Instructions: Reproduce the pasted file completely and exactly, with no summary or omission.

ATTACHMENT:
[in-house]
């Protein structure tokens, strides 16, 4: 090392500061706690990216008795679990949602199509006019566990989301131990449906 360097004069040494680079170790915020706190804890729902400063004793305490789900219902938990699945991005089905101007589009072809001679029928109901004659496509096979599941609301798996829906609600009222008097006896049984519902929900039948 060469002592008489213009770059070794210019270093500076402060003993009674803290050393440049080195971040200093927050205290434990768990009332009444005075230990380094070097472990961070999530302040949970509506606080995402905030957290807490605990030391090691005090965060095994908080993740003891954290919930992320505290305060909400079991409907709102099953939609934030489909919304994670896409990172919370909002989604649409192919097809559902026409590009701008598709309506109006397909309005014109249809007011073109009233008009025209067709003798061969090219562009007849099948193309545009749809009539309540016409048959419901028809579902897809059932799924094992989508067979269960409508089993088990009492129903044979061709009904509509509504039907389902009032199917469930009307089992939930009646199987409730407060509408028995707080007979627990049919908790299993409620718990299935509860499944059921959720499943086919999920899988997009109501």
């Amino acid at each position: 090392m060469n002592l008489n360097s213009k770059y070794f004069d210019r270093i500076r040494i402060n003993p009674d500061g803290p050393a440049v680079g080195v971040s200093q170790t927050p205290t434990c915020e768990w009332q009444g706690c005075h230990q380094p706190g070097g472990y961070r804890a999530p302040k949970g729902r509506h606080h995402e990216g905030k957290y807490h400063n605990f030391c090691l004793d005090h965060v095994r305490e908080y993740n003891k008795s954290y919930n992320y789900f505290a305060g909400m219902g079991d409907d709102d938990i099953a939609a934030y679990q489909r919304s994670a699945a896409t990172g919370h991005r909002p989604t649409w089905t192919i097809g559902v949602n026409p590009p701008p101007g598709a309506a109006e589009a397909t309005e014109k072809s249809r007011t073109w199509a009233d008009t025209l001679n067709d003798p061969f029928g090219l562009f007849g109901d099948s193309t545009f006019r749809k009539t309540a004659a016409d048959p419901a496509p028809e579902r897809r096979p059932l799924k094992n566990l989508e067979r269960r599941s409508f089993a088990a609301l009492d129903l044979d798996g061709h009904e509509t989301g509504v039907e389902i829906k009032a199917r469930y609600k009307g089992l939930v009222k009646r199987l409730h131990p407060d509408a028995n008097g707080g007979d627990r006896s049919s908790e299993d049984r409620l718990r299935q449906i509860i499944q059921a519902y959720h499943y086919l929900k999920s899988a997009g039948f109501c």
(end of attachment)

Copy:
[in-house]
């Protein structure tokens, strides 16, 4: 090392500061706690990216008795679990949602199509006019566990989301131990449906 360097004069040494680079170790915020706190804890729902400063004793305490789900219902938990699945991005089905101007589009072809001679029928109901004659496509096979599941609301798996829906609600009222008097006896049984519902929900039948 060469002592008489213009770059070794210019270093500076402060003993009674803290050393440049080195971040200093927050205290434990768990009332009444005075230990380094070097472990961070999530302040949970509506606080995402905030957290807490605990030391090691005090965060095994908080993740003891954290919930992320505290305060909400079991409907709102099953939609934030489909919304994670896409990172919370909002989604649409192919097809559902026409590009701008598709309506109006397909309005014109249809007011073109009233008009025209067709003798061969090219562009007849099948193309545009749809009539309540016409048959419901028809579902897809059932799924094992989508067979269960409508089993088990009492129903044979061709009904509509509504039907389902009032199917469930009307089992939930009646199987409730407060509408028995707080007979627990049919908790299993409620718990299935509860499944059921959720499943086919999920899988997009109501």
């Amino acid at each position: 090392m060469n002592l008489n360097s213009k770059y070794f004069d210019r270093i500076r040494i402060n003993p009674d500061g803290p050393a440049v680079g080195v971040s200093q170790t927050p205290t434990c915020e768990w009332q009444g706690c005075h230990q380094p706190g070097g472990y961070r804890a999530p302040k949970g729902r509506h606080h995402e990216g905030k957290y807490h400063n605990f030391c090691l004793d005090h965060v095994r305490e908080y993740n003891k008795s954290y919930n992320y789900f505290a305060g909400m219902g079991d409907d709102d938990i099953a939609a934030y679990q489909r919304s994670a699945a896409t990172g919370h991005r909002p989604t649409w089905t192919i097809g559902v949602n026409p590009p701008p101007g598709a309506a109006e589009a397909t309005e014109k072809s249809r007011t073109w199509a009233d008009t025209l001679n067709d003798p061969f029928g090219l562009f007849g109901d099948s193309t545009f006019r749809k009539t309540a004659a016409d048959p419901a496509p028809e579902r897809r096979p059932l799924k094992n566990l989508e067979r269960r599941s409508f089993a088990a609301l009492d129903l044979d798996g061709h009904e509509t989301g509504v039907e389902i829906k009032a199917r469930y609600k009307g089992l939930v009222k009646r199987l409730h131990p407060d509408a028995n008097g707080g007979d627990r006896s049919s908790e299993d049984r409620l718990r299935q449906i509860i499944q059921a519902y959720h499943y086919l929900k999920s899988a997009g039948f109501c």